— Elizabeth Warren (@ewarren) January 10, 2020
8:30 a.m. CT — Not going to lie, I run back for a second breakfast just before grabbing my luggage and hopping in the car with Kevin Laio and Sophie Passacantando. I walk up to the toaster and Elizabeth is speaking with her son Alex. She says: “You can pop yours in there, it’s fine, go ahead.” I want to get to the event before she does, so I don’t hesitate to pop my English muffin right in that toaster with hers and Alex’s (check out her story about toasters!).
9 a.m. CT — Conference call!
10:10 a.m. CT — Conference call!
10:45 a.m. CT — Elizabeth kicks off a canvass in Maquoketa, Iowa.
11:20 a.m. CT — Kevin and I inform the press that Elizabeth will be knocking on doors to encourage folks to caucus for her on February 3, Iowa’s first-in-the-nation caucuses.
12 p.m. CT — Knock on doors with Elizabeth as the press snaps video and pictures of each interaction with voters.
12:45 p.m. CT — Grab Kristen’s car rental keys (she’s hopping in the minivan with Elizabeth). Yay! Car to myself for about 45 minutes. I call my mom and a few friends. I also stop by McDonald’s for some chicken nuggets, all before arriving at my next destination: The Quad-City Times editorial-board meeting.
1:35 p.m. CT — Arrive at Keppy Hall at the Mississippi Valley Fairgrounds in Davenport, Iowa. Can’t find the right building for this editorial meeting, so I call and find Bryan. He walks in front of the car to point out where I should park (I almost accidentally hit him, but stop just in time).
1:40 p.m. CT — Hop out, run in, and see all of the editorial-board members seated around the table. Make quick introductions. Joke about how cold it is. Quick washroom run.
2 p.m. CT — Elizabeth sits down with the editorial board to speak about her plans.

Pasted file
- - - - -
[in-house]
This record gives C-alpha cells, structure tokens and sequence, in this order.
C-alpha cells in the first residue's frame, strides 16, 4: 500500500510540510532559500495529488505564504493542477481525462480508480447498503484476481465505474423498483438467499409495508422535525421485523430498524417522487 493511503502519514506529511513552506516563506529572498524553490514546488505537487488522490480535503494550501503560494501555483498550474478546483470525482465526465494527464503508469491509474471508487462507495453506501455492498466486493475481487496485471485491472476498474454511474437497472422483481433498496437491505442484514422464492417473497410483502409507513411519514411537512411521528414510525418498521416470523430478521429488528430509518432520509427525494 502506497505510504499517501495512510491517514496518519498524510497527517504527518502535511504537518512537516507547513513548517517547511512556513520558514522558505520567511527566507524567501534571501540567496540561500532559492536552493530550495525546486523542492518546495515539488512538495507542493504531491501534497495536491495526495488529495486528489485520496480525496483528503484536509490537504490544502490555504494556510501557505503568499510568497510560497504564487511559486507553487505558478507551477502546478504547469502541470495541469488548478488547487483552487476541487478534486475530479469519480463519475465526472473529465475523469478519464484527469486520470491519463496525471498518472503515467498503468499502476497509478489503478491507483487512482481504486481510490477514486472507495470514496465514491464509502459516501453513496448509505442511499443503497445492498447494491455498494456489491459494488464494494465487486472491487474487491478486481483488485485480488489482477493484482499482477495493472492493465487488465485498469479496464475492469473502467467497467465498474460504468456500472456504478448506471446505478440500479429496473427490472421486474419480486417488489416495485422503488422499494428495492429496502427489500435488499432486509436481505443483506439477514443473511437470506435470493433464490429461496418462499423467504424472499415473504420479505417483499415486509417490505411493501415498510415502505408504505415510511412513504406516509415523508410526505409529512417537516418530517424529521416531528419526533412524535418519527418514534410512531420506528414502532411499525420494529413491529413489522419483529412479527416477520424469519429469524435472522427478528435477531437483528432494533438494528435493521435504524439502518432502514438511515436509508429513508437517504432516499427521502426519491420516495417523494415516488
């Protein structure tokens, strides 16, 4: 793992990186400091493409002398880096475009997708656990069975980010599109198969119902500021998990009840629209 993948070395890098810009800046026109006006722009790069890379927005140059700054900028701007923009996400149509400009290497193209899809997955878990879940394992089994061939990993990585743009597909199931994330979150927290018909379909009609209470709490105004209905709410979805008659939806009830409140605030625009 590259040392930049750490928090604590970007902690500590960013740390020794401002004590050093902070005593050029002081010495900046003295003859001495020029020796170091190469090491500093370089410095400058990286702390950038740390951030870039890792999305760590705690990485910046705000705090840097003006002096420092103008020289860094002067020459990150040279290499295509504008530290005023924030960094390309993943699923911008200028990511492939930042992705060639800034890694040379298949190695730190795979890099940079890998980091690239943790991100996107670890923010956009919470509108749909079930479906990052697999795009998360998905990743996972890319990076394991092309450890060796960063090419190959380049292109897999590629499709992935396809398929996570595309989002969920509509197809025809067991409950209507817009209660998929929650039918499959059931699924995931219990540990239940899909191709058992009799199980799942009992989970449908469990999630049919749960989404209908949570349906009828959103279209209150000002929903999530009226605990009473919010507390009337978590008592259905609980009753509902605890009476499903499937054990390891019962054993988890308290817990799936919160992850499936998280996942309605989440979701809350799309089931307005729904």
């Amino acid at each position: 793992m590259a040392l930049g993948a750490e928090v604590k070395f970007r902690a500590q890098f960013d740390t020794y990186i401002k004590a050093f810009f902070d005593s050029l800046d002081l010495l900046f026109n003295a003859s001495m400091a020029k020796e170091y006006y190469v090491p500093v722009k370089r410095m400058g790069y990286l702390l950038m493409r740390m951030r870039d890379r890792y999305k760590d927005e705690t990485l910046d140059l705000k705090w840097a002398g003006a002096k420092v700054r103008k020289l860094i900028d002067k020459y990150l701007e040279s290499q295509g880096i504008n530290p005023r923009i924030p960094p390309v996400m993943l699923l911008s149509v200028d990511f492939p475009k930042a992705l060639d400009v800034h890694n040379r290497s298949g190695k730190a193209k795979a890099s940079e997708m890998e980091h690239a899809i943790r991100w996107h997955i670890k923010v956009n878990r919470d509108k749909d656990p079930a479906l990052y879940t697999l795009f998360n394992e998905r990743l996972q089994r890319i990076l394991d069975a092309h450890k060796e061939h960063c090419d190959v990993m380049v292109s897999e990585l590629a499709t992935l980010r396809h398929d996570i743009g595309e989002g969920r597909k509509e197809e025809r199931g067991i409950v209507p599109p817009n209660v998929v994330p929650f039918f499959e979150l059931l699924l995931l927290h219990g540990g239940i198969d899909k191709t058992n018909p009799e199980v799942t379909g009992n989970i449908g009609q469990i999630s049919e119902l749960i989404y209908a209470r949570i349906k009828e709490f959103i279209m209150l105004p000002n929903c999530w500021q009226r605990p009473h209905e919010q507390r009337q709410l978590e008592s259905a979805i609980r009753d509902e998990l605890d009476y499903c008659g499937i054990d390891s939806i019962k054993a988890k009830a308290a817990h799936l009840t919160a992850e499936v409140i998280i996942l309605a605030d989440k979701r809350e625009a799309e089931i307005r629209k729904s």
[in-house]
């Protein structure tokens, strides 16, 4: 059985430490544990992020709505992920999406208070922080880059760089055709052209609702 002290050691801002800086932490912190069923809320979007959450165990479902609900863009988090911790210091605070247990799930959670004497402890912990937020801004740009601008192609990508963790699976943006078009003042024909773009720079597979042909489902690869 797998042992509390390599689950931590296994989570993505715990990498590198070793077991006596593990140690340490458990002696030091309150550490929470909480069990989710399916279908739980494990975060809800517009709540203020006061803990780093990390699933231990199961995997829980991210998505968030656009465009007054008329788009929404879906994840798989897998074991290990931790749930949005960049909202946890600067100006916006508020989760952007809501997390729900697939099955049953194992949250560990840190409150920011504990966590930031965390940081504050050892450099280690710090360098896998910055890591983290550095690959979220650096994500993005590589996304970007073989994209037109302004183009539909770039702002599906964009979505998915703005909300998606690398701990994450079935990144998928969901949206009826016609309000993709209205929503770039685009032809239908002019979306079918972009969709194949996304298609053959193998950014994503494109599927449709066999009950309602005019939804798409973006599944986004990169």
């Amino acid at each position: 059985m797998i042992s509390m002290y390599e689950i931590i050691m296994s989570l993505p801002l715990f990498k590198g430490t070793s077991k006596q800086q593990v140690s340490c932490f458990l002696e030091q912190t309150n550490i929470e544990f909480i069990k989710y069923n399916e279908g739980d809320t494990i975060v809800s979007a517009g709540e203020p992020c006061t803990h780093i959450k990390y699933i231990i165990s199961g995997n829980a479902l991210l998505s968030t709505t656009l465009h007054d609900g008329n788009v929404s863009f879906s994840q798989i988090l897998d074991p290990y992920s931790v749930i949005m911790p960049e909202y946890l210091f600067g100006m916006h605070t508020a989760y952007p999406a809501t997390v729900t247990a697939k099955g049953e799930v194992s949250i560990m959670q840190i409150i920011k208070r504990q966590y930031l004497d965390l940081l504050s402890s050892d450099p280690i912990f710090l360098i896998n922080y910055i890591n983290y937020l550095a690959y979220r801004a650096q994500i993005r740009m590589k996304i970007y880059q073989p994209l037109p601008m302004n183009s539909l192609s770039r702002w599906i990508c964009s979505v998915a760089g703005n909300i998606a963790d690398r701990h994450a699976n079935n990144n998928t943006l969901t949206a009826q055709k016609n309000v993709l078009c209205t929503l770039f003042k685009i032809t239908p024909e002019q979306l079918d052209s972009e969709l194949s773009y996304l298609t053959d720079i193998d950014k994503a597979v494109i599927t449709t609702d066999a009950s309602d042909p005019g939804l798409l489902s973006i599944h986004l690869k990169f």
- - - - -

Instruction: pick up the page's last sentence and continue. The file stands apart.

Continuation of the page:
3 p.m. CT — Town hall in Davenport. You know the drill: say hello to the press, Elizabeth delivers remarks, I track the program, media avail.
7:30 p.m. CT — I fly to New York for our Brooklyn rally, and as soon as I reach the hotel, I head straight to the room.
11:24 p.m. — FaceTime my cousin April for about 45 minutes (she lives in Georgia).
12:15 a.m. — Overnighting in New York City. Charge devices. I wind down, respond to emails, review the schedule for the next day, and lights out.
Day 4: Monday, January 6, 2020
7 a.m. — News binge! Grab breakfast. It’s around this time that Elizabeth usually goes out for a walk, tracking her steps on her phone (she’s aiming to hit seven miles, I’m aiming to hit three!), and she isn’t really into fitness-watch trackers.
9 a.m. — Conference call! (Secretary Julián Castro endorses Elizabeth! Woohoo!) Check my blood sugar levels.
10 a.m. — Get ready to go!
11:30 a.m. — Conference call!
12 p.m. — Conference call (I lead this one). Now, the Brooklyn event will be headlined by both Elizabeth and Secretary Castro, so the press advance team and I go over everything that is needed in the lead-up (we were expecting 100+ press folks!). We anticipate a need for an overflow space and talk about how we’d move press there and back in enough time to capture the full program. We talk through making sure photographers would get extremely good access for the best shot.
12:30 p.m. — Two conference calls scheduled at the same time…
2 p.m. — Head down to introduce myself to the film crew for Shirley Velasquez’s People En Español interview on camera.
2:10 p.m. — Conference call! I hop out of the room, and Elizabeth Stockton sticks around to help with the camera setup. I then run to a nearby store to get a small box of wings. I inhale it.
2:45 p.m. — Meet Elizabeth and Nora in the hallway and give Elizabeth a rundown on what to expect in the interview with Shirley.
3 p.m. — Interview begins.
3:15 p.m. — I let the interviewer know we have time for one last question.
3:45 p.m. — We all load into the minivan: me, Elizabeth, Kristen, Nora, Abby Glime (Nora’s right-hand woman), and Elizabeth’s son Alex. Sometimes Elizabeth listens to books on tape to pass the time.
4:15 p.m. — We arrive at The New York Times for another interview. National political correspondent Alex Burns meets us in the lobby, and a camera is on Elizabeth from the moment she walks in the door, so I have to try my best to get the best audio of her interactions while also staying out of the shot. Sometimes, if the videographer is running, I have to pick up my pace and jog, too. These moments keep me light on my feet.
5 p.m. — Load into the minivan! En route to 30 Rock for a taping of Late Night with Seth Meyers.